This book is destined to be one of my Best Reads for 2013! Thank you Ms. Benjamin for writing this story.

See it on Amazon where I am an Associate and thanks Net Galley for my copy:

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Review of “Speaking from Among the Bones” by Alan Bradley

Oh how I love Flavia! The eleven-year-old protagonist and chemistry wizard is the heart and soul of Alan Bradley’s cozy mystery series; and like Anne of Green Gables and Jo March, she is so artfully depicted that I just want her to be real. “Speaking from Among the Bones” is Bradley’s fifth Flavia deLuce mystery, and I really enjoyed this installment, especially since the character development continued with the other family members into much greater depth than ever before.

When Flavia discovers the church organist dead and wearing a gas mask, tucked inside the organ case, the exhuming of St. Tancred (for his 500th anniversary) is halted. Flavia has to do her usual undercover sleuthing, while using her vast knowledge of poisons, etc. to figure out who is involved and why. Along the way, various suspects and interesting characters cross paths, but none so interesting as Flavia herself and her family: her rather distracted father, and terrorizing older sisters Daffy (Daphne) and Feely (Ophelia).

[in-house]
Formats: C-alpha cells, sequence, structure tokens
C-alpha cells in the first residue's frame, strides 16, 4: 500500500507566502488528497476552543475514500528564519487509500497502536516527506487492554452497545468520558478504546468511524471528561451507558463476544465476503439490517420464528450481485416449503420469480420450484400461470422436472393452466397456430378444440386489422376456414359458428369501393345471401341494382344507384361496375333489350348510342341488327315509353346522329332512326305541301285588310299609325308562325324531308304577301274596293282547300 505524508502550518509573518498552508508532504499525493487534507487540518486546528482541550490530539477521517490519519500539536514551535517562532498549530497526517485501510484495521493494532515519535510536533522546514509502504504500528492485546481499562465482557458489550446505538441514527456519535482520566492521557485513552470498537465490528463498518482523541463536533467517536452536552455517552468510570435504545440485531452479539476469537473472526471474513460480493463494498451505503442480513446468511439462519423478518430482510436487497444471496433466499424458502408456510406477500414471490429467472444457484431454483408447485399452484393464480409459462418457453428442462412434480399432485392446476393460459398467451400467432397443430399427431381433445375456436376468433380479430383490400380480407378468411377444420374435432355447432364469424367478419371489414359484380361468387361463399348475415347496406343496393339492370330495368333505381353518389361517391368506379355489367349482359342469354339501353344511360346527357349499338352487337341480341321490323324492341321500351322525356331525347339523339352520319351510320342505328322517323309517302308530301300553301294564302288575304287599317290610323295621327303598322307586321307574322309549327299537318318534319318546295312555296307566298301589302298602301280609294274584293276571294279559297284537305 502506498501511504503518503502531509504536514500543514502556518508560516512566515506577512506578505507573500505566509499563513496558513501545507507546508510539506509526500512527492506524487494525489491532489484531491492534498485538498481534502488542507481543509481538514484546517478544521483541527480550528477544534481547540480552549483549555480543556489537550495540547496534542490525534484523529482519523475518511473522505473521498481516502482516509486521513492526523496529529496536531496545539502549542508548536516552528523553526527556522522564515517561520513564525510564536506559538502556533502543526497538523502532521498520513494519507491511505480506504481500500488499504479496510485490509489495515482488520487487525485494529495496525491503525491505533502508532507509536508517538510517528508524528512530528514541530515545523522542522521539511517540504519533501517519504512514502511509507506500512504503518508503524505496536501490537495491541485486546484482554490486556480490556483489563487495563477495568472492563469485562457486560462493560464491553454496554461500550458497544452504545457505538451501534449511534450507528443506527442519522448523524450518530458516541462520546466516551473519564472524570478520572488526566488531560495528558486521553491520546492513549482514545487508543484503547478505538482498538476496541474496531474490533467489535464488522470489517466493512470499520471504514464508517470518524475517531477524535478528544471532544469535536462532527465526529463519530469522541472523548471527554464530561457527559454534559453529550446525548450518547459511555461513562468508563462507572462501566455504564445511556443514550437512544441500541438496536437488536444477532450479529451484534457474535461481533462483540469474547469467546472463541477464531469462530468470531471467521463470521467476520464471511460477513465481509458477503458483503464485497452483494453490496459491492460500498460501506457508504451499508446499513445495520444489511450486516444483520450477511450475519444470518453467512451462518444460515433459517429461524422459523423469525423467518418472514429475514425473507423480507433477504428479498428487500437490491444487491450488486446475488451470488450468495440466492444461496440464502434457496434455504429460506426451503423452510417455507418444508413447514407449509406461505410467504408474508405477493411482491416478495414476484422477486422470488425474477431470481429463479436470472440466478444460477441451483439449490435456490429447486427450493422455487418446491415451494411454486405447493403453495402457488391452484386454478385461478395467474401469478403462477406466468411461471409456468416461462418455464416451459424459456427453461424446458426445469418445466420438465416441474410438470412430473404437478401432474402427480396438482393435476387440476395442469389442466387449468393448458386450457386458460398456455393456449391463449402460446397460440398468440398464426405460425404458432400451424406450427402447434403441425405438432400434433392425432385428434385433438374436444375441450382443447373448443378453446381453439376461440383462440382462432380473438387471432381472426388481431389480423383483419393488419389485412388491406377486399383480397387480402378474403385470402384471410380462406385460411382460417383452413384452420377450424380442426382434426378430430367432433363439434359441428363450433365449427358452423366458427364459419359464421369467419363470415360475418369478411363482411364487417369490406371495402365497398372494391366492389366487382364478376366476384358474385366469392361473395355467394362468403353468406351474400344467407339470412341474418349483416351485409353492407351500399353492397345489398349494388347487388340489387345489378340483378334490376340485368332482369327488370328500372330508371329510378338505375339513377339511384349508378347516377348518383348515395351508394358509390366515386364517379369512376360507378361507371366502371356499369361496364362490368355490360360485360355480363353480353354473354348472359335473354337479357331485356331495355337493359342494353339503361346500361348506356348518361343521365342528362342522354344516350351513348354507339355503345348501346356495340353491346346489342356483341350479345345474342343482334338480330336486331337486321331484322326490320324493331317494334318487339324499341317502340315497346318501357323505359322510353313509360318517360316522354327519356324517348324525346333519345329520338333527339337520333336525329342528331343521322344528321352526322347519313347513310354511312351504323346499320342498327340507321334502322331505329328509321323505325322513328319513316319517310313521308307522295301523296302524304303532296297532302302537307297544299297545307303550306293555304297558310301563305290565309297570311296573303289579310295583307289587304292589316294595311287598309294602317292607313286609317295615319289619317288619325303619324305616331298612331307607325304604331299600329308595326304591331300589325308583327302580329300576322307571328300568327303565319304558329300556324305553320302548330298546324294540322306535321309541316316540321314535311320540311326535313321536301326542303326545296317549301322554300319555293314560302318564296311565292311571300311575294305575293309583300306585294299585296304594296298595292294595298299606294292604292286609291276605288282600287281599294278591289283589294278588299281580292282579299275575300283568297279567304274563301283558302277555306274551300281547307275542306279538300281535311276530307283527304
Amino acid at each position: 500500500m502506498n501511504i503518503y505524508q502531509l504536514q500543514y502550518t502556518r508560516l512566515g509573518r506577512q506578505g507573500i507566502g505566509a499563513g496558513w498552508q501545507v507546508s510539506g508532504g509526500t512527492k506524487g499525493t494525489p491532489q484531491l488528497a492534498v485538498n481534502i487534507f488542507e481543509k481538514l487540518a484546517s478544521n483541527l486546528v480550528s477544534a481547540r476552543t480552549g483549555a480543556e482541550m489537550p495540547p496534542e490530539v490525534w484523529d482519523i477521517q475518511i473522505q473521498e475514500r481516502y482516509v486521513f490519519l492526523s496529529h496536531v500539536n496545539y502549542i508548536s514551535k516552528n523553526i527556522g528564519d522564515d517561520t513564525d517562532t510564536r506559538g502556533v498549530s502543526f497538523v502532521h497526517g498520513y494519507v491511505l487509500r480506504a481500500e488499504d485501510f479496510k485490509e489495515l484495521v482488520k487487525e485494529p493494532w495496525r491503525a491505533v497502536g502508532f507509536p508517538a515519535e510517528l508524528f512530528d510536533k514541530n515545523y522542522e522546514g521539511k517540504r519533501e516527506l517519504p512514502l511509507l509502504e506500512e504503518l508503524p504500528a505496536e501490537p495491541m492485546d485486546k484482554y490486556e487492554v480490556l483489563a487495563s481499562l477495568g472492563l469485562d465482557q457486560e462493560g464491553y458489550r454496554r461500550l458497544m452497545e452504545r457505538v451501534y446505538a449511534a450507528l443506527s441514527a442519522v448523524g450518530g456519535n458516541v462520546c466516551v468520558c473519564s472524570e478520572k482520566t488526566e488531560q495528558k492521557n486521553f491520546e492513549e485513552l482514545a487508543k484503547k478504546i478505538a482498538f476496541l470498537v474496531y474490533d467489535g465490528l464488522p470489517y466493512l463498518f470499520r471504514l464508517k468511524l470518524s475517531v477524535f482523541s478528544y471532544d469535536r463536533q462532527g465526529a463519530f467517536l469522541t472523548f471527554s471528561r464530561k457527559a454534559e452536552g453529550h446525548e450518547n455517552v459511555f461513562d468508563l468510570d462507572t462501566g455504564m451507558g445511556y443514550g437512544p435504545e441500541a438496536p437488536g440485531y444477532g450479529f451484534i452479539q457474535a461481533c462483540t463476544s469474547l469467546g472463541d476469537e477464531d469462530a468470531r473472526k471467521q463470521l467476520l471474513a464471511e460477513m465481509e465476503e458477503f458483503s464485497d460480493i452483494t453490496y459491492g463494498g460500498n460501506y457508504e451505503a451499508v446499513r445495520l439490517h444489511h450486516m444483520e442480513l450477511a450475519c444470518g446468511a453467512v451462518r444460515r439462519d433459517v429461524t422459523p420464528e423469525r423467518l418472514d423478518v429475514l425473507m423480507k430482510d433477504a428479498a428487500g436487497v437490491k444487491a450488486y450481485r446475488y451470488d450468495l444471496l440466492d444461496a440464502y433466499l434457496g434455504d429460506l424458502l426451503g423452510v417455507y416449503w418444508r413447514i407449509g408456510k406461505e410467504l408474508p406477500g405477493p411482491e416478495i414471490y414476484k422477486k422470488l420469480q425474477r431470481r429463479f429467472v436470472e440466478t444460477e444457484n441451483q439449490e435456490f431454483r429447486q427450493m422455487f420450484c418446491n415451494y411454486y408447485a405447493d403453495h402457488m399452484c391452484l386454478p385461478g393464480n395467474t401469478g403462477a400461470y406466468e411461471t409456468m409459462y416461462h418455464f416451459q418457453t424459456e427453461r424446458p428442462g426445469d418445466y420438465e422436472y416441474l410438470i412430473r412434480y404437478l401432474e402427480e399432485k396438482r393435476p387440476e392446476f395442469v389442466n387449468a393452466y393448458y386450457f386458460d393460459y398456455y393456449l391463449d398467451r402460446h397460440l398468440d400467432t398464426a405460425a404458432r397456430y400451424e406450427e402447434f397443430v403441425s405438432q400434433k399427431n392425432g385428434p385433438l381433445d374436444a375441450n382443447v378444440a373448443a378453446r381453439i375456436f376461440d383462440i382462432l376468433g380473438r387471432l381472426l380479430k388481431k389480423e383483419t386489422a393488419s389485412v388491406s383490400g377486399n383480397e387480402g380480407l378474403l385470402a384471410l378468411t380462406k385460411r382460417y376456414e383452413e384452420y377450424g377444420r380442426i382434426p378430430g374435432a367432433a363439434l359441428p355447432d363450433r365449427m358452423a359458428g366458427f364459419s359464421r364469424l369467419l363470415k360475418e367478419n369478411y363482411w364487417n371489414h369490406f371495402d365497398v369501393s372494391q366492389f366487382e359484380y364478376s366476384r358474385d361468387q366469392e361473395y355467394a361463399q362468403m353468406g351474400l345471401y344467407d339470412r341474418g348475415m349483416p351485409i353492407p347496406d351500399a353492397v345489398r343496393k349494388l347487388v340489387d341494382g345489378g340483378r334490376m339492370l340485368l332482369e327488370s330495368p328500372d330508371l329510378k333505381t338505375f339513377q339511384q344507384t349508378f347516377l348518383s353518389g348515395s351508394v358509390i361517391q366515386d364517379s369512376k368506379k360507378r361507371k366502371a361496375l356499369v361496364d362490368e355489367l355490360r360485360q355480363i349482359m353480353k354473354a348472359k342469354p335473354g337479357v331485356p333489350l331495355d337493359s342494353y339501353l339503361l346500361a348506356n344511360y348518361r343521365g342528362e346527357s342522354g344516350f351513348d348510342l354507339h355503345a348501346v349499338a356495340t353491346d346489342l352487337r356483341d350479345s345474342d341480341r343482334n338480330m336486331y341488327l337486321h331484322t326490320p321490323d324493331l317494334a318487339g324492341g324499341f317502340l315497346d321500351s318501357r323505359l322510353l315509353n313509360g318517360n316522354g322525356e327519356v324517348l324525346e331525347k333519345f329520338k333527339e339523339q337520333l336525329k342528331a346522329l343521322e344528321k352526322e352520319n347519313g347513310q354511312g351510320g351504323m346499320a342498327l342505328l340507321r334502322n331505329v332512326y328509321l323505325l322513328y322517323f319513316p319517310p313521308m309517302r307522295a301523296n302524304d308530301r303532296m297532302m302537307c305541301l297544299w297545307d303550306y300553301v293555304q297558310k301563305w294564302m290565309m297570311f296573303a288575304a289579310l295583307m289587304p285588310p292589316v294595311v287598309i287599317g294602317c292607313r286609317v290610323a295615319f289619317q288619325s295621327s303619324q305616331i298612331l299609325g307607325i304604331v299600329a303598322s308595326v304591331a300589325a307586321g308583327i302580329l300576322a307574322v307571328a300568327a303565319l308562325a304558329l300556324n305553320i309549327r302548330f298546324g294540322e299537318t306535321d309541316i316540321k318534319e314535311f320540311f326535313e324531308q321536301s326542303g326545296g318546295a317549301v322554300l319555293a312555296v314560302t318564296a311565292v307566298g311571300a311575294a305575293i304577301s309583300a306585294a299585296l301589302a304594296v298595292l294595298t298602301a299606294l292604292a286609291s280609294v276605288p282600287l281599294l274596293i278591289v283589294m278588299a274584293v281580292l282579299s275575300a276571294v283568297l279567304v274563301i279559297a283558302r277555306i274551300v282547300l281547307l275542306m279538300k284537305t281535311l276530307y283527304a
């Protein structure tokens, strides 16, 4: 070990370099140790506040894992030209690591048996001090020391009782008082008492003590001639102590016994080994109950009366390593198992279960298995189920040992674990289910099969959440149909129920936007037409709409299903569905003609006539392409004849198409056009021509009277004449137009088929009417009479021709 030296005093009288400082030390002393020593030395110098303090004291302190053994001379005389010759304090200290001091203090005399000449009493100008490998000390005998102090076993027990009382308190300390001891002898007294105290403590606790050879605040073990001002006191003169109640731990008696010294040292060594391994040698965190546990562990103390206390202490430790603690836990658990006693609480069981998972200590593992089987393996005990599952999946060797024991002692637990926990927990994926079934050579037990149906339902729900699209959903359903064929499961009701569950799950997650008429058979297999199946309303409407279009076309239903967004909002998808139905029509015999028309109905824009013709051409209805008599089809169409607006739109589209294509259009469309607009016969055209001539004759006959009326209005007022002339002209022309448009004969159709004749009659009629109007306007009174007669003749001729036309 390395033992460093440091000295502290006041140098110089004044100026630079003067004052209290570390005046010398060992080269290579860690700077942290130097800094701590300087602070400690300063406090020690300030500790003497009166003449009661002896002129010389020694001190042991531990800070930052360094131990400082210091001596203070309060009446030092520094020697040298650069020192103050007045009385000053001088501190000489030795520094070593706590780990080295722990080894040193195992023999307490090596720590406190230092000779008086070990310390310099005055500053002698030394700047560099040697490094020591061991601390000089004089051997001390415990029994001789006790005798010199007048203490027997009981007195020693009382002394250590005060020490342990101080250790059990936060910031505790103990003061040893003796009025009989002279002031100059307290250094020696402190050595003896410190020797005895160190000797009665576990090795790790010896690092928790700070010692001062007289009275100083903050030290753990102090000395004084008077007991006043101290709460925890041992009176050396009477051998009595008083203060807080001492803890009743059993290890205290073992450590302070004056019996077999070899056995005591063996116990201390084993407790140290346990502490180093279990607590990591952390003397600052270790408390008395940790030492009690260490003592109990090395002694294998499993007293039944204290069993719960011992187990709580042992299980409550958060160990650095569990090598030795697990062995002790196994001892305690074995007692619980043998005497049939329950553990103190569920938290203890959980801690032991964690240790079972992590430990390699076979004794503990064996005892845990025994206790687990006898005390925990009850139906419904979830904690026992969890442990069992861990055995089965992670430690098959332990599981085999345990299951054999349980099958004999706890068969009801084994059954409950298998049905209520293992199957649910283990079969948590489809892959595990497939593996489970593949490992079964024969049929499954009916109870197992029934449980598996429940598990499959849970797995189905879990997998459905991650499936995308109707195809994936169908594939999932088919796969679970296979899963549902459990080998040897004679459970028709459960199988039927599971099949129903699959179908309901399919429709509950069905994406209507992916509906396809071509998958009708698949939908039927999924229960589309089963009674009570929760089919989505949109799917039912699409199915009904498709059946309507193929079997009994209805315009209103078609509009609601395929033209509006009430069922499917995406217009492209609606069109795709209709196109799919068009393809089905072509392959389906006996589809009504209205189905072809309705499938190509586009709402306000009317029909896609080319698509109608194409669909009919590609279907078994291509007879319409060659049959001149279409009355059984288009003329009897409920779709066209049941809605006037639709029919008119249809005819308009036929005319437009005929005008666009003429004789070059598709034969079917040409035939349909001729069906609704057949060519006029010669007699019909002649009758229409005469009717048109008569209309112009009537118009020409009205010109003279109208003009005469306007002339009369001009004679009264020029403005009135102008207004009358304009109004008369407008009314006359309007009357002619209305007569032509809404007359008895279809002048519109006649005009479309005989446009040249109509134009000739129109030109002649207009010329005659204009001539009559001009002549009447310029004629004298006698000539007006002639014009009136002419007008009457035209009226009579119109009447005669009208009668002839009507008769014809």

Bradley’s writing makes me laugh out loud and Flavia’s voice is strong and unique. She is one of my favorite characters of all time.